Indeed, he considered that knowledge was vital. His favourite reading was the twelve volumes of St Dimitri’s Lives of the Saints and the Diary of St John of Kronstadt. Later he would recommend this Diary to Orthodox, in it the Elder said you could find the answers to all your questions. When the militia raided the house and took away all the icons and books, miraculously they left this Diary. In this John saw a sign. Another influence was when Fr Dimitri Peskov, a man of prayer with the gift of discernment, came to serve in the local church after many years of imprisonment. John served there and learned much. Another influence was the pilgrimages the family made. One was to Pochaev, where they now met the holy Elder Kuksha, who prophesied the future life of John, as a priest, a monk, and a schemamonk – a man of prayer for the whole world.
The Way of the Cross
When Khrushchov came to power in the Soviet Union in 1959, new trials started as persecution increased. John, whom everyone including himself, knew was destined for the priesthood, was to suffer. In 1961 he finished school, an outstanding pupil, but the Communists would not let him study at seminary. With the blessing of the local priest, who wished to test him, John went to study veterinary science. It seemed suitable, since he suffered with all living things. After one year of these studies, his spiritual father blessed him to enter the Monastery of the Caves in Kiev. Here his spiritual father became the clairvoyant Elder, Schema-Abbot Valentine. It was he who warned the young John of the temptations that he would face in the future. In particular, he said: ‘They will ask you to be a bishop thirteen times and once to be bishop in Japan. Refuse, this is not your path’. All of this came to pass. Being obedient to his spiritual father, Fr Zosima always refused the offer of the episcopate.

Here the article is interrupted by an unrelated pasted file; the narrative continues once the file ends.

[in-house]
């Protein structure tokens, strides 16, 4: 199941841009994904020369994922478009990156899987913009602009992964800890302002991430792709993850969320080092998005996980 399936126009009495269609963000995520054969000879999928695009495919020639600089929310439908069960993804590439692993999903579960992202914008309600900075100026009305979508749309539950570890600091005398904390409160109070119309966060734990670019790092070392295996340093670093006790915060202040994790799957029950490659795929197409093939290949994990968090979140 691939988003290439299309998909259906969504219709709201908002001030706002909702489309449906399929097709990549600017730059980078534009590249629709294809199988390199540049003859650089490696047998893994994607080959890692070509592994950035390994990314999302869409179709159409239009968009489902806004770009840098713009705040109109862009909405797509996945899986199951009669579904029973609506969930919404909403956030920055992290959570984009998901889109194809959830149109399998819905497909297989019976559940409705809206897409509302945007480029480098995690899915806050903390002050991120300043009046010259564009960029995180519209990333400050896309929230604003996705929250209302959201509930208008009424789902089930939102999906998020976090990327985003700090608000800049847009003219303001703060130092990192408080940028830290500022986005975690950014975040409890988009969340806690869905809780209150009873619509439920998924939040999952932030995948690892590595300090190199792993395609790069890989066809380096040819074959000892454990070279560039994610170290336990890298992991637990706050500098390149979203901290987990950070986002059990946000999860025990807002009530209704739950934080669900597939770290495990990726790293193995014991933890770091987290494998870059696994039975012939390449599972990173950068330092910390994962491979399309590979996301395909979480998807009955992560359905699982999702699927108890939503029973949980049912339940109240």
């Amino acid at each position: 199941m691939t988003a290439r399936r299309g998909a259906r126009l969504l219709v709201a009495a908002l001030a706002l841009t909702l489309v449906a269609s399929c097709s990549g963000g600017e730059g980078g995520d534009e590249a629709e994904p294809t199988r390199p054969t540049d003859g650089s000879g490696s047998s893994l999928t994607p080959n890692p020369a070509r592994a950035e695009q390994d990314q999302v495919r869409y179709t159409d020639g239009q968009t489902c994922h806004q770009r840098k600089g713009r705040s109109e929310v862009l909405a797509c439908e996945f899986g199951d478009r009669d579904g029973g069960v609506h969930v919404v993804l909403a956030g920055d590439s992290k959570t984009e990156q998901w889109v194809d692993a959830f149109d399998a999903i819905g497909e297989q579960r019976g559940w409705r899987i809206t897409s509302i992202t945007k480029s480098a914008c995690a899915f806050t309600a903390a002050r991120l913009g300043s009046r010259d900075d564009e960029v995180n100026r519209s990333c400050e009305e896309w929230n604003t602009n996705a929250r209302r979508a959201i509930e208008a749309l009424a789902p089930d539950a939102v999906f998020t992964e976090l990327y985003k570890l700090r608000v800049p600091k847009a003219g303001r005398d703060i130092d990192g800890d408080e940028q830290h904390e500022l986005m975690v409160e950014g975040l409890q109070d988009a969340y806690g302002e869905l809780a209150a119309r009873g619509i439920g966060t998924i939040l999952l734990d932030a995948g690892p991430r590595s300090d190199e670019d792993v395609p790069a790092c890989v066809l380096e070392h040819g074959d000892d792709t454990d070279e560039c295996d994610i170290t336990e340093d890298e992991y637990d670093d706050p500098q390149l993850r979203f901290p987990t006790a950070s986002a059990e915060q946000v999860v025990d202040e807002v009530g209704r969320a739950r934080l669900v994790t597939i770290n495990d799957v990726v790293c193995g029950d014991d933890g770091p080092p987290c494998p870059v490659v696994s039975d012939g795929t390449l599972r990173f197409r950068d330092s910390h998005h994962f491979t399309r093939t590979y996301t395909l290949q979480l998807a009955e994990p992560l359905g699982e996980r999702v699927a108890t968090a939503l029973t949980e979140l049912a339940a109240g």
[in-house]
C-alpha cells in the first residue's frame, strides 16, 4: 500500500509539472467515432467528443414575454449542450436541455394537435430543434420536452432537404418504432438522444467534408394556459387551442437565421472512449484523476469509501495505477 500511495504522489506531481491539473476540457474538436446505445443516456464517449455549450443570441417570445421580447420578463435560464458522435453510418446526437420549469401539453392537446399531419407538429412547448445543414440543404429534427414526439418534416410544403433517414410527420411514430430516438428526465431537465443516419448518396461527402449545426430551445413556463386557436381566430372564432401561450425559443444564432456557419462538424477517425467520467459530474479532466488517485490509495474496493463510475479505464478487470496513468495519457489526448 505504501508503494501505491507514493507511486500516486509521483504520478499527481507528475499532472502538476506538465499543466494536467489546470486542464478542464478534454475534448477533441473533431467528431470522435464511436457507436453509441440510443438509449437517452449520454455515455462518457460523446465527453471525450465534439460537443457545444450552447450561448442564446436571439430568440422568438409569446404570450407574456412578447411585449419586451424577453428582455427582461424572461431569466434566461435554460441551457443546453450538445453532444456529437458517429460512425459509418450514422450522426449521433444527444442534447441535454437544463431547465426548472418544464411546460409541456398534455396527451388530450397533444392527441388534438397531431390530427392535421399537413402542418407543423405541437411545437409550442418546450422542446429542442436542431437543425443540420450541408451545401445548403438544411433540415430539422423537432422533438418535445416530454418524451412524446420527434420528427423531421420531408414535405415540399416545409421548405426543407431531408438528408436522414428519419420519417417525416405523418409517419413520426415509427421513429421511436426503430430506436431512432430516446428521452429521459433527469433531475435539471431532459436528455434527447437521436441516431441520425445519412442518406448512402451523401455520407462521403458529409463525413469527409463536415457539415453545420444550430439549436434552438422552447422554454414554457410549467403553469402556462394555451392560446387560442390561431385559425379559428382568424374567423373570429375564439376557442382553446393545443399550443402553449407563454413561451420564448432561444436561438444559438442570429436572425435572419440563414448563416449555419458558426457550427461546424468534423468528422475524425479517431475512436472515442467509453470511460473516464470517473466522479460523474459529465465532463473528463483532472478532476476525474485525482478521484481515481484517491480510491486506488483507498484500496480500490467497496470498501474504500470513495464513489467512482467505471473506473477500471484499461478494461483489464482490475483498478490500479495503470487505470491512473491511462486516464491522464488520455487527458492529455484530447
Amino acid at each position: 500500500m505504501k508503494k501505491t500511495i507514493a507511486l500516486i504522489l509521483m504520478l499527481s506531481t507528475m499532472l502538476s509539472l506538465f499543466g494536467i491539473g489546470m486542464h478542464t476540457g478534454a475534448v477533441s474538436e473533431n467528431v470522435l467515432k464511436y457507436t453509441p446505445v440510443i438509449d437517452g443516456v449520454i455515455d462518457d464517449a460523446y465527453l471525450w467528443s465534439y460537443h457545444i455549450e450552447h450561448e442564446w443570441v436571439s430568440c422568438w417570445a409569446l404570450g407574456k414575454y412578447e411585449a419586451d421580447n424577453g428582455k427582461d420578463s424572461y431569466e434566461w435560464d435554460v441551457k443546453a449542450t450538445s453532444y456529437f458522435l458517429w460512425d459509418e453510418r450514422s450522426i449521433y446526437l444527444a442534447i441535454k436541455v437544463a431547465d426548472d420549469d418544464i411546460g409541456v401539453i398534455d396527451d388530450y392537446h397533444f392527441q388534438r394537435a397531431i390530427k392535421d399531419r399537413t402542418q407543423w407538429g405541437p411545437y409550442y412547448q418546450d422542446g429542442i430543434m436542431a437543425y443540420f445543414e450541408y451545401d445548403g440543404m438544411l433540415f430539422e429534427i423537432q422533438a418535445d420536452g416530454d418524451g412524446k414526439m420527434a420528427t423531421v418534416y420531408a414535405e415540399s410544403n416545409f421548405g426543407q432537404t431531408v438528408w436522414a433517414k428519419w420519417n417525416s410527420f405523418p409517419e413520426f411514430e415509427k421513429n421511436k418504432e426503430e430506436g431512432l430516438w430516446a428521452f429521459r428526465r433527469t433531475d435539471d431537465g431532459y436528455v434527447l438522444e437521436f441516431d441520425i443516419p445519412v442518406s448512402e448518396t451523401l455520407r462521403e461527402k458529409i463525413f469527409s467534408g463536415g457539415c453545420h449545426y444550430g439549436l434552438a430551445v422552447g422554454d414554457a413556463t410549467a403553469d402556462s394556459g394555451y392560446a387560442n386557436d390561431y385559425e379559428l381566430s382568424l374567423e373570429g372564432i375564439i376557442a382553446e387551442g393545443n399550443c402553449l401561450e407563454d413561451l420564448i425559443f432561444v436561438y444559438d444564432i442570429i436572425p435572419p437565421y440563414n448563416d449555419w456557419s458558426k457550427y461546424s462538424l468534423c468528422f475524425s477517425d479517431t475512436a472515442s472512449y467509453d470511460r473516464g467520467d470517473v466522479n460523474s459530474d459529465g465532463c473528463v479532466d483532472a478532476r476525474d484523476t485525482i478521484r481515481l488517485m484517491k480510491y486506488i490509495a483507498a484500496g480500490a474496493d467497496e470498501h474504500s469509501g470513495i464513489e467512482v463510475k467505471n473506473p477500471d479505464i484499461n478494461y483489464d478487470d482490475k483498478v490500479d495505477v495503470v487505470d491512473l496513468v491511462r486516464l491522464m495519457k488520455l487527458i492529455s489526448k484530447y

John stayed at the Monastery in Kiev until it was closed by the atheists. At that time the future Soviet Metropolitan of Kiev, the infamous Philaret, who was to be defrocked when freedom came to the Church in the 1990s, came with KGB agents to close the Monastery. Elder Zosima later recalled how Abbot Valentine, ever clairvoyant, said to him: ‘For your impiety you will forsake God and be an enemy of the Church, the time will come, you will be a traitor to the Church. And remember: for your impiety, that you closed the monastery, God will not give you a normal death, you will die like Judas the Traitor’. This prophecy remains to this day, for Philaret is still alive. At the closure of the Monastery, the monks buried the icons to save them and, though weeping, had faith that the monastery would one day reopen, as indeed it did.